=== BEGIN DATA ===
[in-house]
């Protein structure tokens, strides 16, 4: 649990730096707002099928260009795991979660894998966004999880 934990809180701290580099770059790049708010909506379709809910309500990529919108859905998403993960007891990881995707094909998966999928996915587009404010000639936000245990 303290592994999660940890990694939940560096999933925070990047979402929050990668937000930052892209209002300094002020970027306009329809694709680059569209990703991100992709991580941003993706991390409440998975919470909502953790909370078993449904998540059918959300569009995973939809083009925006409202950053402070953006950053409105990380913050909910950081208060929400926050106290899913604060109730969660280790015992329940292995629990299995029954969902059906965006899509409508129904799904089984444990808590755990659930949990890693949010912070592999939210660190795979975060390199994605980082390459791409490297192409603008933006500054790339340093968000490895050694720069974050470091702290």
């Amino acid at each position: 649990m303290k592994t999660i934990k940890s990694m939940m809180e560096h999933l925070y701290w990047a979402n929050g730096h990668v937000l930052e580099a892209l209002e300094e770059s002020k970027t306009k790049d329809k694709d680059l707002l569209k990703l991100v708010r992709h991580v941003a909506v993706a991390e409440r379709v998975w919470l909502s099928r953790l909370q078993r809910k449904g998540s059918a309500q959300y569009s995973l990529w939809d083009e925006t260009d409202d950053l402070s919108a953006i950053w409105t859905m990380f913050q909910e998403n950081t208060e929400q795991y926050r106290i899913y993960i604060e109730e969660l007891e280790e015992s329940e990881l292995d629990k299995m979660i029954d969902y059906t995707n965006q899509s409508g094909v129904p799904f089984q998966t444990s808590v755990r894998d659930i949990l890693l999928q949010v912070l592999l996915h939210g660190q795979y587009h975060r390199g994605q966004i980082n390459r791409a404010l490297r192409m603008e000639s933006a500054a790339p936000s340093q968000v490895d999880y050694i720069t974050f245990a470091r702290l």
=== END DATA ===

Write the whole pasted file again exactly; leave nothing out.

[in-house]
């Protein structure tokens, strides 16, 4: 649990730096707002099928260009795991979660894998966004999880 934990809180701290580099770059790049708010909506379709809910309500990529919108859905998403993960007891990881995707094909998966999928996915587009404010000639936000245990 303290592994999660940890990694939940560096999933925070990047979402929050990668937000930052892209209002300094002020970027306009329809694709680059569209990703991100992709991580941003993706991390409440998975919470909502953790909370078993449904998540059918959300569009995973939809083009925006409202950053402070953006950053409105990380913050909910950081208060929400926050106290899913604060109730969660280790015992329940292995629990299995029954969902059906965006899509409508129904799904089984444990808590755990659930949990890693949010912070592999939210660190795979975060390199994605980082390459791409490297192409603008933006500054790339340093968000490895050694720069974050470091702290």
């Amino acid at each position: 649990m303290k592994t999660i934990k940890s990694m939940m809180e560096h999933l925070y701290w990047a979402n929050g730096h990668v937000l930052e580099a892209l209002e300094e770059s002020k970027t306009k790049d329809k694709d680059l707002l569209k990703l991100v708010r992709h991580v941003a909506v993706a991390e409440r379709v998975w919470l909502s099928r953790l909370q078993r809910k449904g998540s059918a309500q959300y569009s995973l990529w939809d083009e925006t260009d409202d950053l402070s919108a953006i950053w409105t859905m990380f913050q909910e998403n950081t208060e929400q795991y926050r106290i899913y993960i604060e109730e969660l007891e280790e015992s329940e990881l292995d629990k299995m979660i029954d969902y059906t995707n965006q899509s409508g094909v129904p799904f089984q998966t444990s808590v755990r894998d659930i949990l890693l999928q949010v912070l592999l996915h939210g660190q795979y587009h975060r390199g994605q966004i980082n390459r791409a404010l490297r192409m603008e000639s933006a500054a790339p936000s340093q968000v490895d999880y050694i720069t974050f245990a470091r702290l």